‘Bout time for a freeway post, no? Prerequisite: principles for urban freeway improvements.
When it opened in 1954, the 101 was a revolution in freeway engineering, incorporating many lessons engineers had learned on earlier efforts. Gone were the tight corners of the 110, and interchanges now had acceleration/deceleration lanes. Breakdown lanes also appeared.
However, the 101 also features the typical shortcoming of 50s-era freeways: interchanges are spaced too close together. Maybe engineers expected lower speeds or smaller volumes, or maybe they just didn’t understand the impact of weaving. Either way, with distant rumblings about the need to widen the 101 – an expensive and disruptive endeavor for sure – it’s time to offer an alternative that helps improves traffic and coincidentally improves the city too. (Or, look at the other way around if you want.)
One good aspect of 1950s freeway engineering is that it usually didn’t blow enormous holes in the street grid to shave a few seconds off motorist delay at offramps and onramps. Instead, ramps are cleverly feathered into the street grid. Consider a typical interchange on the 101 (left) compared to the 105 (right).
So the biggest thing to fix on the 101 is interchange spacing. As a general rule, urban freeway interchanges should be spaced like rapid transit stops: about every mile. Ramps spaced less than a mile apart are counterproductive unless you go to the expense of braiding them, which costs a lot of money and disrupts the city – the opposite of what we want to do here. Don’t take my word for it, ask the folks who wrote the book on freeways. A quick look at the 101 shows that they apparently stuffed in as many ramps as they possibly could, regardless of whether the local street warranted it.
First step, figure out the interchanges. We’ll revisit the design of each in more detail later. Courtesy of our friends at Caltrans, here are ramp volumes for the 101. I used all 2006 data, because this was the most complete set. Numbers marked with a star are 2007 data. The changes since 2006-2007 have been trivial, and reflect a time of very high unemployment anyway. I’ve arranged the data so that complimentary moves are next to each other (e.g. northbound off and southbound on).
Shooting for an interchange every mile, and trying to can the low volume ramps first, here’s my rough layout. Mileposts start from the freeway center of the universe in East LA.
- Four-Level Interchange (MP 3.1)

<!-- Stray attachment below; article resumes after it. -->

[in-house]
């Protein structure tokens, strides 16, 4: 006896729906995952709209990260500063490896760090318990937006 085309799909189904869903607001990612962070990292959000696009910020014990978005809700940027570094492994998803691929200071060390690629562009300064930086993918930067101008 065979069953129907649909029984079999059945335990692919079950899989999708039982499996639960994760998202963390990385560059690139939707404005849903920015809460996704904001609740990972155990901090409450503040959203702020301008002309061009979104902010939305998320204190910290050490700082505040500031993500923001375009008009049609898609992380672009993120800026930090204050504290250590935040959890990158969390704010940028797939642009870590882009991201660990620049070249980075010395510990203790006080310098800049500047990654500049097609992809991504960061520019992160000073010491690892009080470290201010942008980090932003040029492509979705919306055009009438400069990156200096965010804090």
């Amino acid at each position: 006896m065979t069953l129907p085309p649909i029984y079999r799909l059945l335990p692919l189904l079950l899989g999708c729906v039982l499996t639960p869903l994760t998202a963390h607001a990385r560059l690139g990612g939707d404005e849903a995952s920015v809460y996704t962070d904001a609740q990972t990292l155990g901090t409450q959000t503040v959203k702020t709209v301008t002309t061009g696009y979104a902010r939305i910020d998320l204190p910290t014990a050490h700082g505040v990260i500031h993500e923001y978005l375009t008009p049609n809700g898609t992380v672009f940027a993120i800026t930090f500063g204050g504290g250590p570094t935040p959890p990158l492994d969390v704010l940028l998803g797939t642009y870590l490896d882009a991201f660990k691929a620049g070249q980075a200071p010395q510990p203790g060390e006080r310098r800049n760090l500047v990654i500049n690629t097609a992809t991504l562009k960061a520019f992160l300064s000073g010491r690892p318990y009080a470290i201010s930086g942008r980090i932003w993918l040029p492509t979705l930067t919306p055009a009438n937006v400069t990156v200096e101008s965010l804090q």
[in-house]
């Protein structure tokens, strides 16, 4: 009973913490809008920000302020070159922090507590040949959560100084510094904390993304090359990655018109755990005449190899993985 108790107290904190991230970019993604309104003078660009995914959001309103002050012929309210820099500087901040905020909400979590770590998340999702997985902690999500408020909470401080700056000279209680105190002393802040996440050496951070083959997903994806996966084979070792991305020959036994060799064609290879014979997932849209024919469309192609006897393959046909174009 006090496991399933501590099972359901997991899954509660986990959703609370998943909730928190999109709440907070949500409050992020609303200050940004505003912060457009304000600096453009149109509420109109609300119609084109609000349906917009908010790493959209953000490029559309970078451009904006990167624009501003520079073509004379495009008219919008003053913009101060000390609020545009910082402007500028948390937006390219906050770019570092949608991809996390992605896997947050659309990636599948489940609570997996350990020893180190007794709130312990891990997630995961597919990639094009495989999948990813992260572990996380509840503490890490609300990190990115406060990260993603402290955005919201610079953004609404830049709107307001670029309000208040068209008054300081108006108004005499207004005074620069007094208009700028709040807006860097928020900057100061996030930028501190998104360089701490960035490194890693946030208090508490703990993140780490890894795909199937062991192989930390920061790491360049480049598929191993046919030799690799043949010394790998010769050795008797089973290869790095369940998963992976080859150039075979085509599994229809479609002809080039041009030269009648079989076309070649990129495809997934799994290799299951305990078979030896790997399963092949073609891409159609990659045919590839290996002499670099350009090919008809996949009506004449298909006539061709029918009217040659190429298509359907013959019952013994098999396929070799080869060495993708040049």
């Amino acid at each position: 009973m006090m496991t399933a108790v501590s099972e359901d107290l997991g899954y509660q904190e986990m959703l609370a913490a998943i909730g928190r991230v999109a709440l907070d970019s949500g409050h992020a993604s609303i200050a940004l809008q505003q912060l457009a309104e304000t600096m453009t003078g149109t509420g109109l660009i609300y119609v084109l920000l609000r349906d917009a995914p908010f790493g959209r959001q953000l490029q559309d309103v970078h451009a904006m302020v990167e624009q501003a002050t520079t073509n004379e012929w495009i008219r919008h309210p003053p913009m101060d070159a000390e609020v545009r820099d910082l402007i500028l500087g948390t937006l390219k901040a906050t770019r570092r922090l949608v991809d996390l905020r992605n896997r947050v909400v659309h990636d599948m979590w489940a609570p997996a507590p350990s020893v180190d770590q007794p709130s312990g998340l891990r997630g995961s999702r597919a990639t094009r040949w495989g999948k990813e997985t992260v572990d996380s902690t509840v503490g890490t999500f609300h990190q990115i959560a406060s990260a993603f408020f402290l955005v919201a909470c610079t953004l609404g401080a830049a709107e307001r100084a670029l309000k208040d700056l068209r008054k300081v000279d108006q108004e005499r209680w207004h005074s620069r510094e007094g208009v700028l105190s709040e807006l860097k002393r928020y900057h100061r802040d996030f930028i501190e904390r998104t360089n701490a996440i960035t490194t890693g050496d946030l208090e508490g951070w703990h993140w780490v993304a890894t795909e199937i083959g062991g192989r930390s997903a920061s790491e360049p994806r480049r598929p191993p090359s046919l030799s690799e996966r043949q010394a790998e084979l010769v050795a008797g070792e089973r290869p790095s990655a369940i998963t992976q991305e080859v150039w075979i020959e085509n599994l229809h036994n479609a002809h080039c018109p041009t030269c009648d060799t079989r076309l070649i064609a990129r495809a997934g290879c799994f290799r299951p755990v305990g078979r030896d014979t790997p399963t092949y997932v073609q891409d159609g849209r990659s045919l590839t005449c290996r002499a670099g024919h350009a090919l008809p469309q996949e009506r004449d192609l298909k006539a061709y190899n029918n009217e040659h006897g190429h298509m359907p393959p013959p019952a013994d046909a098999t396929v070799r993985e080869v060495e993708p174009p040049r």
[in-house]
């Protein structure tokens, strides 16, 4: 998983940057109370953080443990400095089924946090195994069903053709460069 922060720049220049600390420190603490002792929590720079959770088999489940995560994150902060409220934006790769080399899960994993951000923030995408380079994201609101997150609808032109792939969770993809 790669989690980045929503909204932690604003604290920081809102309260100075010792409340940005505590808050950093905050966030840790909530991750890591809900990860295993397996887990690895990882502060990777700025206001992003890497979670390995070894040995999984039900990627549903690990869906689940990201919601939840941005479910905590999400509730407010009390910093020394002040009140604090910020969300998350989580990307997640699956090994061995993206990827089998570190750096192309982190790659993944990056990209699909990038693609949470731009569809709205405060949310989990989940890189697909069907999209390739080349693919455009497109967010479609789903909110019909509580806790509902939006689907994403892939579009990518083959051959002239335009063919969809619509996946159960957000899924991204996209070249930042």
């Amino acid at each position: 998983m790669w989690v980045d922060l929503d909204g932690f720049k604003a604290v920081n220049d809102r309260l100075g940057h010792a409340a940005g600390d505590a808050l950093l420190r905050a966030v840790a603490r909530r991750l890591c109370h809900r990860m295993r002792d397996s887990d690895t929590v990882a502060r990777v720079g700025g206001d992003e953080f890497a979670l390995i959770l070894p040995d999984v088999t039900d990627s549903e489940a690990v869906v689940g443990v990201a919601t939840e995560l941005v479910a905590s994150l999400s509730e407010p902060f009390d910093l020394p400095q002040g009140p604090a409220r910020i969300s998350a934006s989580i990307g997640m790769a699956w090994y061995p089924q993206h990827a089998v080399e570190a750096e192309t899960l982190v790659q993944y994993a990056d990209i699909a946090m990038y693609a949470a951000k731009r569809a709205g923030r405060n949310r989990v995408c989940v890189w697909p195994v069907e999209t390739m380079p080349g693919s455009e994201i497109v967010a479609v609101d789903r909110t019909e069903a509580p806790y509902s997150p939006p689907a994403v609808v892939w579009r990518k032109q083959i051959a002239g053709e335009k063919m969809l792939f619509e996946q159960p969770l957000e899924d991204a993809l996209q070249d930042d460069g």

- Alvarado (MP 4.4)
- Silver Lake (MP 5.3, NB off & SB on only)
- Vermont (MP 5.9)
- Santa Monica/Western (MP 7.3)
- Hollywood (MP 8.0)
- Franklin/Vine (MP 8.6, NB on & SF off only)
- Cahuenga (MP 9.0, SB off & SB on only)
- Highland (MP 9.5)
- Barham/Universal Studios (MP 11.1)
- Campo de Cahuenga (MP 12.1)
- Hollywood Split (MP 13.0)
Ten miles, eleven interchanges.
Note: in all the graphics, green is freeway replaced with undeveloped land. Orange represents land to be developed with new buildings.
I’m still leaving this one alone for a future post. For now, let’s say that obviously, we’re going to have an interchange with the 110.
The ramps to/from Echo Park Av (northbound) and Union Av (southbound) are too close to both the 110 ramps and the Alvarado ramps, and they dump freeway traffic onto local streets. The NB off/SB on pair has higher volume than Alvarado, but that may be due to people using those ramps to avoid traffic on the 101 as soon (or for as long) as possible. No one using those ramps would have to go more than 0.7 miles out of their way to get to Alvarado.
Therefore, the Echo Park and Union ramps should be eliminated. The street grid would be reconnected and some property would be redeveloped. No changes are needed at Alvarado, which is a tight diamond.
Silver Lake Blvd
The ramps to/from Rampart Blvd and Benton Way are too close to both the Alvarado ramps and the Silver Lake ramps, and they too dump freeway traffic onto local streets. Closing these low volume ramps would be only a minor inconvenience to those drivers, who would have to travel a maximum of 0.6 miles to get to Alvarado. These ramps should be eliminated.
Meanwhile, the Silver Lake ramps are heavily directionally biased – that is, volumes to and from the south are much higher than volumes to and from the north. (See the ramp volume table; NB off/SB on are much larger than SB off/NB on.) The SB off and NB on ramps are also very close to the Vermont ramps, making for a punishing weave section on the 101. While it’s usually bad practice to not offer all ramp movements at every interchange, in this case an exception is warranted. The SB off and NB on ramps at Silver Lake should be eliminated. No one would have to drive more than about a mile out of their way due to this change.